DMW is the master developer and primary owner of the 107.5-hectare Asean City. Since 1965, the company has reclaimed more than 2.4 million square meters of land and completed more than 140 construction and infrastructure projects, including large, complex government developments throughout the Philippines.

Is DMW keen on joining the real estate investment trust bandwagon? The land-rich group intends to first bulk up its portfolio of leasable assets.

—Doris Dumlao-Abadilla

New Customs chief

The name of Acting Customs Commissioner Yogi Filemon Ruiz may not immediately ring a bell among old-timers at Aduana, although he was quite active in going after smugglers, especially those in the illicit cigarette trade, these past few years.

Formerly with the Philippine Drug Enforcement Agency (PDEA), Ruiz was appointed by former President Rodrigo Duterte to the Bureau of Customs (BOC) in 2018, when the country’s second-biggest revenue agency was headed by then customs chief Isidro Lapeña. The latter was likewise plucked from PDEA, where he served as chief, to become BOC commissioner.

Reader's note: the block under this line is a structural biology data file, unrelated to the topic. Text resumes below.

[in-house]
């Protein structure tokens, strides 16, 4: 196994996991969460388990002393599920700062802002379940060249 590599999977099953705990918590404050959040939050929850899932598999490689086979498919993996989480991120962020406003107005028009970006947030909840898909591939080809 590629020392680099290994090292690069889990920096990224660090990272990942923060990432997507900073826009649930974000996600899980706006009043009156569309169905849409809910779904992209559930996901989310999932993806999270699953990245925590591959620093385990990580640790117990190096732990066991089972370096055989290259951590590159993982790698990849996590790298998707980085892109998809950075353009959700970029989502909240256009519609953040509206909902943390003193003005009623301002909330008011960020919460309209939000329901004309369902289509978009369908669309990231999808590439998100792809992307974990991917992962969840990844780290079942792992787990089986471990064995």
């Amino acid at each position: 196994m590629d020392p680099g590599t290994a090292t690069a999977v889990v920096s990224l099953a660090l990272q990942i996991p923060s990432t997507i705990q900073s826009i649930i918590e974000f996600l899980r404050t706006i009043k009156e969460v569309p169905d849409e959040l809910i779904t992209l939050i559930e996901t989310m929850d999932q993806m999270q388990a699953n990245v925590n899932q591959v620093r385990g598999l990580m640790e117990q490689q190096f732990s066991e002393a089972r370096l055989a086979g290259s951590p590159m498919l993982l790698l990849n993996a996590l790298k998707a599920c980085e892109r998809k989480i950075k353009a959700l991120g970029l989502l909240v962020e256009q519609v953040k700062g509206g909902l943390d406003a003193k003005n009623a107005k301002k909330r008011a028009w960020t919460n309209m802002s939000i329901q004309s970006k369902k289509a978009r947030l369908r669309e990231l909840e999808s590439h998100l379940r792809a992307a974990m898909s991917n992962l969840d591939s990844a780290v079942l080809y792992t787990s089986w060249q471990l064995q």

Back in 2017, Ruiz’s decision as PDEA Central Visayas director to order inmates of the Cebu provincial detention and rehabilitation center remove their clothes during a surprise inspection caused a stir.

At the BOC, Ruiz became director at the enforcement and security service, where he led the antismuggling drive against the illegal trading of rice, fake cigarettes, tax stamps and guns and ammunition, among others.

Stakeholders say Ruiz was instrumental in the joint BOC-Bureau of Internal Revenue “strike team” against illicit cigarettes.

With cigarette smuggling on the rise again amid higher excise tax rates spilling over to retail prices, Ruiz at the BOC’s helm may be the best choice to combat unscrupulous traders.